That’s all the more reason to act quickly and decisively while these phenomenal little units are still available.

You can learn more about the Micro-Particle Colloidal Silver Generator here

Helpful Links:

EPA Panel Still Looking at Ways to Regulate NanoSilver Products (Including Colloidal Silver)…

Radical environmentalists claim nanosilver is a “new invention” with “unique attributes” that are potentially toxic to the environment. They claim it needs to be taken off the market until it can be further studied in relation its effects on the environment, and that if allowed to be sold commercially, it should be heavily regulated by the EPA as a “toxic environmental pesticide.”

But is nanosilver really a “new invention”? Does it have “unique attributes” that are potentially toxic to the environment? Or are these claims simply exaggerated junk science attempts by neo-Luddite environmentalists to have this potentially life-saving substance re-categorized as an environmental toxin and regulated into oblivion?

As most readers of the Colloidal Silver Secrets blog are aware, there’s now a lot going on behind the scenes at the EPA in regards to the potential regulation of products containing silver nanoparticles -- including colloidal silver.

After the debacle last year in which a handful of radical environmental groups were soundly trounced in their efforts to force the EPA to pull nanosilver products off the market and begin to regulate them as “toxic environmental pesticides,” the EPA then established a Nanosilver Scientific Advisory Panel to further study the issues raised by the environmentalists, and come up with regulatory proposals in line with current science.

This new EPA Panel then held a meeting in Arlington, VA on November 3-5, 2009 to get the ball rolling. (You can see the transcript of that meeting -- apparently with some omissions --here.)

Does Nanosilver Meet the Criteria for More Stringent Regulation?

Fortunately, representatives of the Silver Institute’s newly formed Silver Nanotechnology Working Group (SNWG) attended the meeting. And in a presentation given by SNWG’s Dr. Murray J. Height, it was correctly emphasized that nanosilver simply does not meet the EPA’s two main criteria for a commercial product thought to be in need of more stringent regulation, which is to say, it is not a new invention and it does not have characteristically unique functional attributes.

Indeed, as Dr. Height pointed out to Panel attendees, nanosilver products have now been registered with federal agencies for over six decades, and have been manufactured for over 100 years. In fact, the first nanosilver product to be federally registered -- Silver Algaedyn, a product designed to control algae buildup in swimming pools – was registered under the FIFRA Act in 1954…a full 16 years before the official establishment of the EPA!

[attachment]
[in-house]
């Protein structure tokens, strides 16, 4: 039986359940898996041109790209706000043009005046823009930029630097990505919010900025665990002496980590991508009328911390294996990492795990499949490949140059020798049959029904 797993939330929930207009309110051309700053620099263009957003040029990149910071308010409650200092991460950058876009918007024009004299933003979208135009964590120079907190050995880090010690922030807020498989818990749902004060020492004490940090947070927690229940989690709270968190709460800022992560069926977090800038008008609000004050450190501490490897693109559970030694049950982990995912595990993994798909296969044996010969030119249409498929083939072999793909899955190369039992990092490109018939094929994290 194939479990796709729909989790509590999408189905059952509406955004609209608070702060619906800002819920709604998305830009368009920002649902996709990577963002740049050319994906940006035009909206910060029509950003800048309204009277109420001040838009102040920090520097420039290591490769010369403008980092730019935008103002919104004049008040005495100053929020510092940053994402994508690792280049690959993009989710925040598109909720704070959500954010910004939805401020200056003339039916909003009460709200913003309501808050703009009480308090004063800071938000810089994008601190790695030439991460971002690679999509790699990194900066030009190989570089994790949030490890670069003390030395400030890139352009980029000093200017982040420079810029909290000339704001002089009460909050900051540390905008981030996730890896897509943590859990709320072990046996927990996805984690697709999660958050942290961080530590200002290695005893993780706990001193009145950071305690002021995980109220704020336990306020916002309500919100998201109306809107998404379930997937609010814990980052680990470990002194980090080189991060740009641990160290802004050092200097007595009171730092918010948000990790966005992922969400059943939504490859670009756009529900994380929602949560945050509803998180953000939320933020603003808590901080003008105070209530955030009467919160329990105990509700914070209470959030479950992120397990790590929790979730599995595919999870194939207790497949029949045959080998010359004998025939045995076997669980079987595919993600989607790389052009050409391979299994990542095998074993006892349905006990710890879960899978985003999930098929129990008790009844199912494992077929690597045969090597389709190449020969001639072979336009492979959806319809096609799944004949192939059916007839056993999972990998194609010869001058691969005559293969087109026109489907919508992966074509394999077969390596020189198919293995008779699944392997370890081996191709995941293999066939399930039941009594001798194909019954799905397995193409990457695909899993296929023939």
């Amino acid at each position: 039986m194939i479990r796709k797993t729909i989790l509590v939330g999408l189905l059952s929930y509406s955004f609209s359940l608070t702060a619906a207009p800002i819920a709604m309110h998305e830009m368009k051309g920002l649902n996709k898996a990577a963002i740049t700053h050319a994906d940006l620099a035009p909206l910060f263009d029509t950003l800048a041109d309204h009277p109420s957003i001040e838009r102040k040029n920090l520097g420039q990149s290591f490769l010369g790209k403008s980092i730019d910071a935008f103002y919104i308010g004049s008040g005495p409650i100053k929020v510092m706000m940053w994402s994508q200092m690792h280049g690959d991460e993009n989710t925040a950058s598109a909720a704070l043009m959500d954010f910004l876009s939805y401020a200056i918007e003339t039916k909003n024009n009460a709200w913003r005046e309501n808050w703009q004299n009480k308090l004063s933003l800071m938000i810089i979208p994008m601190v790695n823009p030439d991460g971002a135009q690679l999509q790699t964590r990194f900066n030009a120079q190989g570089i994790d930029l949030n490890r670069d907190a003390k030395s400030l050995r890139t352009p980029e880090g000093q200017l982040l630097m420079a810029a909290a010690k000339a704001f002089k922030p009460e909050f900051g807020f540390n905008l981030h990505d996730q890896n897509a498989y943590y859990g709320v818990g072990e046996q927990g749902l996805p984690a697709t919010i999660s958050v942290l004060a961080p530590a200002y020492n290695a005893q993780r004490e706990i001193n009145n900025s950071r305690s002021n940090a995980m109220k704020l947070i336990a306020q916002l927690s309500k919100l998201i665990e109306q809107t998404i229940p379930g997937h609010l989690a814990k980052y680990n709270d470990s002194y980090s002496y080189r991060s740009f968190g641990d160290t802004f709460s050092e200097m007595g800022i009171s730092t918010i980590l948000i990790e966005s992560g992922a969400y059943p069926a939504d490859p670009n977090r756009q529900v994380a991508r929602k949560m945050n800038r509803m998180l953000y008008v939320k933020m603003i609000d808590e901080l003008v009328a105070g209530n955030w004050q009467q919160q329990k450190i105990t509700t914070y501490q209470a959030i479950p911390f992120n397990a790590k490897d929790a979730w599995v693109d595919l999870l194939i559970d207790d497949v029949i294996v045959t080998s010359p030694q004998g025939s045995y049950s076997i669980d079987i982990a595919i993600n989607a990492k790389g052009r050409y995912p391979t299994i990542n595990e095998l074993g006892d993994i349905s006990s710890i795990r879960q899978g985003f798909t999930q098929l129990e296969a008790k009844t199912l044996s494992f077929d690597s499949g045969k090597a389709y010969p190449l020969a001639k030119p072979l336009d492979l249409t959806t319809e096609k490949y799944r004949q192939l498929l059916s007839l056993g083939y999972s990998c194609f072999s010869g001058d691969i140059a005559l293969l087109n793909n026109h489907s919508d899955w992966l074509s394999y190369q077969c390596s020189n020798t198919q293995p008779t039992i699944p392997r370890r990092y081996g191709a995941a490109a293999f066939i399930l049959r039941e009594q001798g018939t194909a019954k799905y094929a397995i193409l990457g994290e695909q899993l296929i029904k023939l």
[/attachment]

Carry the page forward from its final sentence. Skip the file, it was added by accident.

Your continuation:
In other words, some federally registered commercial products containing silver nanoparticles actually pre-date the establishment of EPA itself.

So, contrary to the shrill cries of the radical environmentalists who have labeled nanosilver as a “new invention,” and have been pushing EPA to re-categorize nanosilver as an “environmental toxin” and regulate it into oblivion, the truth is that nanosilver is not “new” by any stretch of the imagination. It has a long history of use in registered commercial products going back well over 60 years, with no significant environmental repercussions whatsoever in all of that time. And therefore it does not meet the first and most important criteria for the consideration of additional regulatory oversight.

What’s more, SNWG representatives pointed out that all registered products containing silver nanoparticles – whether historical products or newly introduced -- work basically the same way: They release silver ions in order to inactivate potentially harmful microbes. As emphasized by the SNWG’s Dr. Rosalind Volpe in a recent letter to the EPA’s Scientific Advisory Panel:

Antimicrobial functionality is achieved via release of silver ions (Ag+) – a mechanism entirely identical to all EPA-registered silver products including silver salts, silver glasses and silver zeolites. The functionality of nanosilver is NOT unique.”

In short, nanosilver does not meet the second major criteria of a nanomaterial in need of additional study and regulation. It is not characteristically unique in its function. Silver nanoparticles work the same way today as they did 100 years ago. And once again, unlike many other EPA registered products, their well-known documented function has not caused any significant environmental repercussions in all of these years.